Secondary Logo

Institutional members access full text with Ovid®

Share this article on:

Otoplasty: Evaluation, Technique, and Review

Kelley, Patrick MD; Hollier, Larry MD; Stal, Samuel MD

Journal of Craniofacial Surgery: September 2003 - Volume 14 - Issue 5 - p 643-653
Original Articles

Prominent ear deformity is the most common abnormality of the external ear. Over two hundred different techniques have been described to correct this deformity. Many of these techniques have proven successful in their ability to achieve high patient satisfaction despite the significant variations in these techniques. From this perspective otoplasty is a privileged procedure allowing the surgeon great latitude in his approach and ability to achieve patient satisfaction. Despite high patient satisfaction, each technique has inherent strengths and weaknesses. The art of otoplasty is in the ability to realize the strengths and weaknesses of a cadre of procedures so as to maximize benefit and minimize complication.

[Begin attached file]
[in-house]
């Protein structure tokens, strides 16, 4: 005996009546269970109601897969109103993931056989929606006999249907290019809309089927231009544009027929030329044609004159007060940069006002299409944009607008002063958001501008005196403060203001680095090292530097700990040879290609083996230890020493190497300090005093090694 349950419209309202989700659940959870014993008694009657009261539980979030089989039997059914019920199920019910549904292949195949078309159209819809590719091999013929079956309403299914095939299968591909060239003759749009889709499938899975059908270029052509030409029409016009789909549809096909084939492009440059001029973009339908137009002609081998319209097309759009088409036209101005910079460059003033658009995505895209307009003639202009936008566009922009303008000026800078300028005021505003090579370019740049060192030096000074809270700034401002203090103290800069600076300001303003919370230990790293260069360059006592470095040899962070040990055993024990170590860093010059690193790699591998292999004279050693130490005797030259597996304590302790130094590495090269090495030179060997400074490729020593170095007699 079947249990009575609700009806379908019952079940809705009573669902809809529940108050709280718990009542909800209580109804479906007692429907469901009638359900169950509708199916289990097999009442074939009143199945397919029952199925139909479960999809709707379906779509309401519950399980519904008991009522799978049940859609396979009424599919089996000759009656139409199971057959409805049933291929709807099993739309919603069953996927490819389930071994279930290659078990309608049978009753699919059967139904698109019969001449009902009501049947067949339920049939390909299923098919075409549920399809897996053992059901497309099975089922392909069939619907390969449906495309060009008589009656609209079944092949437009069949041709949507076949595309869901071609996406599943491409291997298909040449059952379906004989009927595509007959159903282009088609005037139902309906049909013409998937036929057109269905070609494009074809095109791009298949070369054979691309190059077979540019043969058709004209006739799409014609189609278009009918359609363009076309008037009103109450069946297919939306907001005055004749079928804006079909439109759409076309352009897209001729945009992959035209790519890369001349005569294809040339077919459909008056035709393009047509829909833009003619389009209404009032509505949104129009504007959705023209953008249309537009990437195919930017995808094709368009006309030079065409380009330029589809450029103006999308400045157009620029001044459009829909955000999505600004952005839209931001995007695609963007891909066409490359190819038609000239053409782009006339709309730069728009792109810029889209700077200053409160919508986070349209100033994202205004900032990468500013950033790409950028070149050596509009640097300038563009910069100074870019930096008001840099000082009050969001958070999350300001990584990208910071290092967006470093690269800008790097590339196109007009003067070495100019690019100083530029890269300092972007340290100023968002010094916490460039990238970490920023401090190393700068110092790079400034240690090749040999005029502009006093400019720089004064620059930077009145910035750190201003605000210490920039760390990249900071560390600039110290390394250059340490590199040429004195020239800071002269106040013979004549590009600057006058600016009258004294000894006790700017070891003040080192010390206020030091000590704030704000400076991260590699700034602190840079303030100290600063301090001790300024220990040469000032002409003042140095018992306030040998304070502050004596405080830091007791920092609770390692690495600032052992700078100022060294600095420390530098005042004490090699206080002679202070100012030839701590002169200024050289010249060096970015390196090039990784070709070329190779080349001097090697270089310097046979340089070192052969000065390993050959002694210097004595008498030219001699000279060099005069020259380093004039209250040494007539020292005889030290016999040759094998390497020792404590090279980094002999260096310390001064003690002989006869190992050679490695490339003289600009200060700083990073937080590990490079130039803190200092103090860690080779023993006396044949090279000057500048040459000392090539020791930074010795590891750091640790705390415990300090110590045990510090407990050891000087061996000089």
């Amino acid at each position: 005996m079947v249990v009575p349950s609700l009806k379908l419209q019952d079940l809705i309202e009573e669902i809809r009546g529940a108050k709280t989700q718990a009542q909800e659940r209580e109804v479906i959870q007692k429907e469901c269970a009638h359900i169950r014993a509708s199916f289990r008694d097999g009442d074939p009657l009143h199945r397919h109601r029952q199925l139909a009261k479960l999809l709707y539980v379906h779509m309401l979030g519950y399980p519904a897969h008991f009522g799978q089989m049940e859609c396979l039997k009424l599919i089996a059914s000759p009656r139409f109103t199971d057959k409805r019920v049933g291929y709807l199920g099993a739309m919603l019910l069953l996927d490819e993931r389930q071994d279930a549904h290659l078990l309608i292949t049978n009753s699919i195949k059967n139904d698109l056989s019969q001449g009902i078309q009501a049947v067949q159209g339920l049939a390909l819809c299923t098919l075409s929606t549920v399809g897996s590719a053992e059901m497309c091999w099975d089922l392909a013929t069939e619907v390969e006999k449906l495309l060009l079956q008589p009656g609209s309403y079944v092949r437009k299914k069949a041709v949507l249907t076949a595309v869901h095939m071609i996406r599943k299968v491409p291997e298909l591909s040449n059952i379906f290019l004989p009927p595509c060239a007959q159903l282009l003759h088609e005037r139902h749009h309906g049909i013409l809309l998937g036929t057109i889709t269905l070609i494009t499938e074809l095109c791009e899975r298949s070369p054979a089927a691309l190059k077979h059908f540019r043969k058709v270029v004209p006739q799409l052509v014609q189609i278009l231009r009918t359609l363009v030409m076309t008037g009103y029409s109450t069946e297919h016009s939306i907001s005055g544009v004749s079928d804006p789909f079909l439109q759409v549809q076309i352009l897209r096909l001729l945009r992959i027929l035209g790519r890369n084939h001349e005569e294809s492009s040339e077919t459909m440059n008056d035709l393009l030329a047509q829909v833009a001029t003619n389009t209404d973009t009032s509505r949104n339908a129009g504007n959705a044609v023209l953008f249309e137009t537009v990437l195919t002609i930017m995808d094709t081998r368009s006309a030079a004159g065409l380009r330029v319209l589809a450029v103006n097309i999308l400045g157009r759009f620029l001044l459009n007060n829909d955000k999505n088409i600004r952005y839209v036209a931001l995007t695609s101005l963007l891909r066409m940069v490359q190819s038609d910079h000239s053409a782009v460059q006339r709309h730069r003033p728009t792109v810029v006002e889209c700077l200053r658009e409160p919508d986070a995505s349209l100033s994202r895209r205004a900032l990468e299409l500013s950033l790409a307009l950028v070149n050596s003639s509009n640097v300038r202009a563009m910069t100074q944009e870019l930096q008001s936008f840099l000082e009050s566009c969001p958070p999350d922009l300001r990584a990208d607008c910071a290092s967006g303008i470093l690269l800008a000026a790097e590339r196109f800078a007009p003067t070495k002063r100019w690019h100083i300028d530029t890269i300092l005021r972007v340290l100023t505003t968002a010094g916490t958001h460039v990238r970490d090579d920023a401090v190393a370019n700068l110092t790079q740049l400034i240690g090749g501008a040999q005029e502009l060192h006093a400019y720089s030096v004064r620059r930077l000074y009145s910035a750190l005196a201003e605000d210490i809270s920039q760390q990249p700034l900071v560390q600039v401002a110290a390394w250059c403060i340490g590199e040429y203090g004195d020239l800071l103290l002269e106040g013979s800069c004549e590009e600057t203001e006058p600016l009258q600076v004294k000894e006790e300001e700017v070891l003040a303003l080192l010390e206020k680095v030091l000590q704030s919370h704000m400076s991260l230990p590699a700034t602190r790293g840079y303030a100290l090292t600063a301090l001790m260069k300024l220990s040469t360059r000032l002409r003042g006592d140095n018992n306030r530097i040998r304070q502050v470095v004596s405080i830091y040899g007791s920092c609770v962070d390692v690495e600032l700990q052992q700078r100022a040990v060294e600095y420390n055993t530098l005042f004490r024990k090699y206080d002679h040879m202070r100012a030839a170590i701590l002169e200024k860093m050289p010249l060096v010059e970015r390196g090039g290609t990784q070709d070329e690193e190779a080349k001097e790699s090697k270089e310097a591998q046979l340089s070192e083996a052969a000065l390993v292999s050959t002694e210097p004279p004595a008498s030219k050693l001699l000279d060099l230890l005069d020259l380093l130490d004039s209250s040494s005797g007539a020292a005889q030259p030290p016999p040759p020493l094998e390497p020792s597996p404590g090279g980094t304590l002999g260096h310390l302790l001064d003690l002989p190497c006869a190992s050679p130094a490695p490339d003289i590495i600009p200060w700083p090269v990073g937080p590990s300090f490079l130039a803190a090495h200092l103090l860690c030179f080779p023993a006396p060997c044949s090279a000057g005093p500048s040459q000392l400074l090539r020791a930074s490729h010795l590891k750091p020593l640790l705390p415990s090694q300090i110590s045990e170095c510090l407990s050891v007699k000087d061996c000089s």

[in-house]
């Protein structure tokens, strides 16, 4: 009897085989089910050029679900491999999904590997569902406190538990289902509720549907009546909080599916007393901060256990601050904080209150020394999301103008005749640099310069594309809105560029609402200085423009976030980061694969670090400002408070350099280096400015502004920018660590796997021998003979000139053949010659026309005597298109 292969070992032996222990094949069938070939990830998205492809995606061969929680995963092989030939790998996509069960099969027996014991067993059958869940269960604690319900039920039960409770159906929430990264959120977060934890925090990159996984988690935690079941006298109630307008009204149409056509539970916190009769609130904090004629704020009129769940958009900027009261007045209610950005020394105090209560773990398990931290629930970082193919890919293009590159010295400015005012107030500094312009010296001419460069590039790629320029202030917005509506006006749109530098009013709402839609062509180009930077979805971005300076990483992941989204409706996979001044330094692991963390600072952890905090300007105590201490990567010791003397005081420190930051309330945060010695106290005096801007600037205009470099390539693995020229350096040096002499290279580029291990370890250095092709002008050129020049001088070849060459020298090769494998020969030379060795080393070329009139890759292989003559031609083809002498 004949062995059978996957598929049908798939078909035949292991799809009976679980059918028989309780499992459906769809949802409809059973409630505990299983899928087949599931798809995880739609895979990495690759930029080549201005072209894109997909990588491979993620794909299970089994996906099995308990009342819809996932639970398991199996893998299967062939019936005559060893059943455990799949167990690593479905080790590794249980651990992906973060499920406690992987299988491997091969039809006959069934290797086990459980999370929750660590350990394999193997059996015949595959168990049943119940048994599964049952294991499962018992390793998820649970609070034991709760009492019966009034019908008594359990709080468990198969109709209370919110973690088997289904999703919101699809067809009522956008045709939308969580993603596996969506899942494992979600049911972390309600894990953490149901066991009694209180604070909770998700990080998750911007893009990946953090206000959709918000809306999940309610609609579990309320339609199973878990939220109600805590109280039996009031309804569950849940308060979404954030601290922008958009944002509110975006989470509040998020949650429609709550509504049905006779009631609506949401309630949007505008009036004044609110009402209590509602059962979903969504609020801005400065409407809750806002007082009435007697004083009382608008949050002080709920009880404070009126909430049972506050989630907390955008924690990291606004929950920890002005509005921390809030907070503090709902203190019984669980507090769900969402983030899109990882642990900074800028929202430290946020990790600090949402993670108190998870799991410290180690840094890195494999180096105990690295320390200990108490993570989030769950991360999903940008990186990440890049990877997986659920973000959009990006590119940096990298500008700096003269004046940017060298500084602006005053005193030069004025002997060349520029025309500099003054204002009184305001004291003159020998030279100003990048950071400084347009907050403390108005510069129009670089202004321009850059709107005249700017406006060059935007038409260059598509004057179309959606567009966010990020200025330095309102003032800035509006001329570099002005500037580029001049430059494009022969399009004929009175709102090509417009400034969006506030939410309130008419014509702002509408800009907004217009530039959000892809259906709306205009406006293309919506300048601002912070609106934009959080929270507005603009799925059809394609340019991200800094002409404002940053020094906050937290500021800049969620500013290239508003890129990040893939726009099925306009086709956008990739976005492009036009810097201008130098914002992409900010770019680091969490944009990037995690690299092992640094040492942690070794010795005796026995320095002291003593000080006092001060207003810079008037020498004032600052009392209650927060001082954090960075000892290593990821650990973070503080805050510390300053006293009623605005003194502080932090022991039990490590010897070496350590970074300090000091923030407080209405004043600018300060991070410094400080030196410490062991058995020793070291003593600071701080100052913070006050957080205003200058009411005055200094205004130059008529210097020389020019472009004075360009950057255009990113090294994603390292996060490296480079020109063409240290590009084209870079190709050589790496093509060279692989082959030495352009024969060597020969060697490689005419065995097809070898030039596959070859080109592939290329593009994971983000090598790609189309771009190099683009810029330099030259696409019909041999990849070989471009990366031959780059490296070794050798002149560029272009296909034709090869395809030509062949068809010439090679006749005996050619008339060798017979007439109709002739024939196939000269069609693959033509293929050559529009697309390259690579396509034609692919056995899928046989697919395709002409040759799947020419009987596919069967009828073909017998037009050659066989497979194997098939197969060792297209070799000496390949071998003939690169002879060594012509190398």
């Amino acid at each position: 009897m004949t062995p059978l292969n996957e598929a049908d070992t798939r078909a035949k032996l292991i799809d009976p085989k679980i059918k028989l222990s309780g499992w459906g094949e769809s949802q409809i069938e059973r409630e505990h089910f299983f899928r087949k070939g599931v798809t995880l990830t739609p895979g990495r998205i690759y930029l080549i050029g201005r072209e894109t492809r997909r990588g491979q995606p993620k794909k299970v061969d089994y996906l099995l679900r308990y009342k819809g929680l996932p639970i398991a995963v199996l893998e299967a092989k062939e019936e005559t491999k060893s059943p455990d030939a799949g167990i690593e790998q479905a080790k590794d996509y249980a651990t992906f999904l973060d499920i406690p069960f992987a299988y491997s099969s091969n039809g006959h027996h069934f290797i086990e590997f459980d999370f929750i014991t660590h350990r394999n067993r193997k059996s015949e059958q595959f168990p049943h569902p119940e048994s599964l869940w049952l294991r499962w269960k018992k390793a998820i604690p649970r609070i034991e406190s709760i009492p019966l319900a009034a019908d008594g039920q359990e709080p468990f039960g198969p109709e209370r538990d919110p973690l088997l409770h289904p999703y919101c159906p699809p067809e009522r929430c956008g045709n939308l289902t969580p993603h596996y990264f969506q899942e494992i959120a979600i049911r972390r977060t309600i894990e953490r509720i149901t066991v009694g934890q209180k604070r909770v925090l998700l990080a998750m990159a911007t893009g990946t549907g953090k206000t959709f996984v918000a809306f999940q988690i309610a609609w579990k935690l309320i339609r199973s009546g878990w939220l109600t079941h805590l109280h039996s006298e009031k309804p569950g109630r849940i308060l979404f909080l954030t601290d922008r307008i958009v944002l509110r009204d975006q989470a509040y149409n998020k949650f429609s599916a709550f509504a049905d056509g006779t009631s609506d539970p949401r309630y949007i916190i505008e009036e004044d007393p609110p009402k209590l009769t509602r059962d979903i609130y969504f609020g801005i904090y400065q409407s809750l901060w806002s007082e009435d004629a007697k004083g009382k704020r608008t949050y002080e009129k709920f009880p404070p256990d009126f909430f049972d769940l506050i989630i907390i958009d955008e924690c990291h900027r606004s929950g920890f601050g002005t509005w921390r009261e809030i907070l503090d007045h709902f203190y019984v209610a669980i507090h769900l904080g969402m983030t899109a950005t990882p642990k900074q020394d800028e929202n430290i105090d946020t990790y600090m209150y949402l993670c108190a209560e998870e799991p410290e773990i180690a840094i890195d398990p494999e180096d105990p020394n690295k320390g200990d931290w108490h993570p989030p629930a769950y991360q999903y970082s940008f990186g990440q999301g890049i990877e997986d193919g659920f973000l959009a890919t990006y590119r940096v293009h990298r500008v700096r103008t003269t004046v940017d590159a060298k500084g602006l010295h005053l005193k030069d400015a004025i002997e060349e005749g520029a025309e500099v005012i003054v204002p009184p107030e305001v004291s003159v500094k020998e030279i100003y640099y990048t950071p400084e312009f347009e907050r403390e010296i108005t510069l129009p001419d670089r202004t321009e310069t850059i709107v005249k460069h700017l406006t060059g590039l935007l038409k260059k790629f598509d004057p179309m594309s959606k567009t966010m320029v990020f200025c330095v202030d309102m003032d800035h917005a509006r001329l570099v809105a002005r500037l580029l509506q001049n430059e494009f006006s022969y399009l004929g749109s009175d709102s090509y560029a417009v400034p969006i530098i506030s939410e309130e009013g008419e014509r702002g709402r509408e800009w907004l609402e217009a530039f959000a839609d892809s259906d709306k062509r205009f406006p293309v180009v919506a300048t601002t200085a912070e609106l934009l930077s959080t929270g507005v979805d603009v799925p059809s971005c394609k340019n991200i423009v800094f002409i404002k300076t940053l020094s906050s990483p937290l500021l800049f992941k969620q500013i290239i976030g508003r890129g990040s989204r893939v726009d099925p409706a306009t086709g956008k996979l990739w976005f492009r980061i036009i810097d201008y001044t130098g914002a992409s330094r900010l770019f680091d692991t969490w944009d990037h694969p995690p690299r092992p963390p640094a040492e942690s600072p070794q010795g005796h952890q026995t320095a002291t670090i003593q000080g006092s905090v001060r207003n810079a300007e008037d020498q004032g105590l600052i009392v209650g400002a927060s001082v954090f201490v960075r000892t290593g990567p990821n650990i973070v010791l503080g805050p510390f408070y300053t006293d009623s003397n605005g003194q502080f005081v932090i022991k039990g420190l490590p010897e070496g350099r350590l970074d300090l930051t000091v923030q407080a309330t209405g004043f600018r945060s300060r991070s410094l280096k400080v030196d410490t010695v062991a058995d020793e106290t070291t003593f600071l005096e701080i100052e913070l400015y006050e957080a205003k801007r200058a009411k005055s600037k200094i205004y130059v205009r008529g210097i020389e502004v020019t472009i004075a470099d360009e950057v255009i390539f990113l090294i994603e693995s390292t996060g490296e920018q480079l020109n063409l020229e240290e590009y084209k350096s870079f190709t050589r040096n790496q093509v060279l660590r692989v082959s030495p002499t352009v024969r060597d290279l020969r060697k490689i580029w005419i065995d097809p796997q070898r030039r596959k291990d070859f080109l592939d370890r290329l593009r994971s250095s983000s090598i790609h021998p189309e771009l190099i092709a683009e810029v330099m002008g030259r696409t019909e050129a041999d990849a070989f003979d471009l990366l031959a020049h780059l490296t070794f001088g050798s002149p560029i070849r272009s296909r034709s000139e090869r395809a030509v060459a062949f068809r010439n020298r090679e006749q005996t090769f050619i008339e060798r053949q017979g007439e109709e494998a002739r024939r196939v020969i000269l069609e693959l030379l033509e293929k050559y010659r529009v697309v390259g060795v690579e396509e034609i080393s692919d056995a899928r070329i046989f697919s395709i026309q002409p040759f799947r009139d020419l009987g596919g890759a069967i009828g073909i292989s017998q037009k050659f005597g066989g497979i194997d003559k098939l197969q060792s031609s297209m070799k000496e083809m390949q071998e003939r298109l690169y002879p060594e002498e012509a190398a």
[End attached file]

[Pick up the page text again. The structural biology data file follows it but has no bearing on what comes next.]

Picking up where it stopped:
Analysis and correction of prominent ears should be approached in a rational, step-wise fashion. The external ear is an infinitely complex structure with great variation between individuals and between the two sides of the same individual. Appropriate evaluation is essential to the application of the appropriate corrective technique. Our approach to otoplasty includes a careful evaluation and description of the deformity in the context of normative standards and the goal of symmetry. When the patient is judged to be sufficiently mature we proceed with an algorithmic application of cartilage-sparing techniques suited to the specific deformity. In this approach, correction of the prominent ear can go beyond patient satisfaction, maximizing outcome in form and symmetry.

Houston, Texas

From the Center for Craniofacial Surgery, Texas Children's Hospital, and the Division of Plastic and Reconstructive Surgery, Michael E. Debakey Department of Surgery, Baylor College of Medicine, Houston, Texas, U.S.A.

Address correspondence and reprint requests to Samuel Stal, MD, Texas Children's Hospital, Clinical Care Center, Suite 620, 6621 Fannin Street, Houston, TX 77030-2399, U.S.A. E-mail: sxstal@texaschildrenshospital.org

©2003Muntaz B. Habal, MD